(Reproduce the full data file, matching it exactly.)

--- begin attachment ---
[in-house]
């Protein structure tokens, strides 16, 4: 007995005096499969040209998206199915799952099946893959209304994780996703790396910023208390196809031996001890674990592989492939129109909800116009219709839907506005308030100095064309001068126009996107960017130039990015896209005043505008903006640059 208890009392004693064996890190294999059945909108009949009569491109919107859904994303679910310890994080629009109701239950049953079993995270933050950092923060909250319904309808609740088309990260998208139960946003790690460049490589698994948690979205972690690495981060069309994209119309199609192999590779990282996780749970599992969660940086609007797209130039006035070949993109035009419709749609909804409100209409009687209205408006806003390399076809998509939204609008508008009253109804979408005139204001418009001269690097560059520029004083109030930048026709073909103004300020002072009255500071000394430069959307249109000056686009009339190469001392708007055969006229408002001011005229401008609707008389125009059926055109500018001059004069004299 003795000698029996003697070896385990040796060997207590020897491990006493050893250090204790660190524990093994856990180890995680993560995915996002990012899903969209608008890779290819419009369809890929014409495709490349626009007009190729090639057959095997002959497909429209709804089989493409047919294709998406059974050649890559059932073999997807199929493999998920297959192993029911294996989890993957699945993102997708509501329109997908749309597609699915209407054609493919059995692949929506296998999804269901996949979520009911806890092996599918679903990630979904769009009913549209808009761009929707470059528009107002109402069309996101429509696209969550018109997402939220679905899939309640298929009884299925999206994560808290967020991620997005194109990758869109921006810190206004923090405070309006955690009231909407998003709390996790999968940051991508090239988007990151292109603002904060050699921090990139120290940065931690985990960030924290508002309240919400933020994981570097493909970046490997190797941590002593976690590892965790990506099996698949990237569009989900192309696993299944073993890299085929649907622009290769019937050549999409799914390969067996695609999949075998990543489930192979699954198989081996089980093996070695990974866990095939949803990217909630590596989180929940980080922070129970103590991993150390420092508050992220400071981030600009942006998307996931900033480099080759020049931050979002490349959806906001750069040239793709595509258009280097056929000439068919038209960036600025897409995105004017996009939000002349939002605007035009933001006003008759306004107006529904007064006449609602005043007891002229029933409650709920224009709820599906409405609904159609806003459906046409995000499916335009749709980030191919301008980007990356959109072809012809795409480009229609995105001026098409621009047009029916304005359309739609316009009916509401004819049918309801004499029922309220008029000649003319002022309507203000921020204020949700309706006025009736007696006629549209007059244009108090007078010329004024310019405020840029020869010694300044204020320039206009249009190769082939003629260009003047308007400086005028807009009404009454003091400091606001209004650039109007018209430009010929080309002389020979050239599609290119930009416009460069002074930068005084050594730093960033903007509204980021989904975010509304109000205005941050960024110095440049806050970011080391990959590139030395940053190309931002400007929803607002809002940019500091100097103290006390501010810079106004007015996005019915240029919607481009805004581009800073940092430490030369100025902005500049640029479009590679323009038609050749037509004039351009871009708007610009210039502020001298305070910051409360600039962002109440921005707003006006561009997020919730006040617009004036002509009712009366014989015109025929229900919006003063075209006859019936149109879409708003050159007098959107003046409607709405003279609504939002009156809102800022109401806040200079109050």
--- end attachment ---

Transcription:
[in-house]
């Protein structure tokens, strides 16, 4: 007995005096499969040209998206199915799952099946893959209304994780996703790396910023208390196809031996001890674990592989492939129109909800116009219709839907506005308030100095064309001068126009996107960017130039990015896209005043505008903006640059 208890009392004693064996890190294999059945909108009949009569491109919107859904994303679910310890994080629009109701239950049953079993995270933050950092923060909250319904309808609740088309990260998208139960946003790690460049490589698994948690979205972690690495981060069309994209119309199609192999590779990282996780749970599992969660940086609007797209130039006035070949993109035009419709749609909804409100209409009687209205408006806003390399076809998509939204609008508008009253109804979408005139204001418009001269690097560059520029004083109030930048026709073909103004300020002072009255500071000394430069959307249109000056686009009339190469001392708007055969006229408002001011005229401008609707008389125009059926055109500018001059004069004299 003795000698029996003697070896385990040796060997207590020897491990006493050893250090204790660190524990093994856990180890995680993560995915996002990012899903969209608008890779290819419009369809890929014409495709490349626009007009190729090639057959095997002959497909429209709804089989493409047919294709998406059974050649890559059932073999997807199929493999998920297959192993029911294996989890993957699945993102997708509501329109997908749309597609699915209407054609493919059995692949929506296998999804269901996949979520009911806890092996599918679903990630979904769009009913549209808009761009929707470059528009107002109402069309996101429509696209969550018109997402939220679905899939309640298929009884299925999206994560808290967020991620997005194109990758869109921006810190206004923090405070309006955690009231909407998003709390996790999968940051991508090239988007990151292109603002904060050699921090990139120290940065931690985990960030924290508002309240919400933020994981570097493909970046490997190797941590002593976690590892965790990506099996698949990237569009989900192309696993299944073993890299085929649907622009290769019937050549999409799914390969067996695609999949075998990543489930192979699954198989081996089980093996070695990974866990095939949803990217909630590596989180929940980080922070129970103590991993150390420092508050992220400071981030600009942006998307996931900033480099080759020049931050979002490349959806906001750069040239793709595509258009280097056929000439068919038209960036600025897409995105004017996009939000002349939002605007035009933001006003008759306004107006529904007064006449609602005043007891002229029933409650709920224009709820599906409405609904159609806003459906046409995000499916335009749709980030191919301008980007990356959109072809012809795409480009229609995105001026098409621009047009029916304005359309739609316009009916509401004819049918309801004499029922309220008029000649003319002022309507203000921020204020949700309706006025009736007696006629549209007059244009108090007078010329004024310019405020840029020869010694300044204020320039206009249009190769082939003629260009003047308007400086005028807009009404009454003091400091606001209004650039109007018209430009010929080309002389020979050239599609290119930009416009460069002074930068005084050594730093960033903007509204980021989904975010509304109000205005941050960024110095440049806050970011080391990959590139030395940053190309931002400007929803607002809002940019500091100097103290006390501010810079106004007015996005019915240029919607481009805004581009800073940092430490030369100025902005500049640029479009590679323009038609050749037509004039351009871009708007610009210039502020001298305070910051409360600039962002109440921005707003006006561009997020919730006040617009004036002509009712009366014989015109025929229900919006003063075209006859019936149109879409708003050159007098959107003046409607709405003279609504939002009156809102800022109401806040200079109050």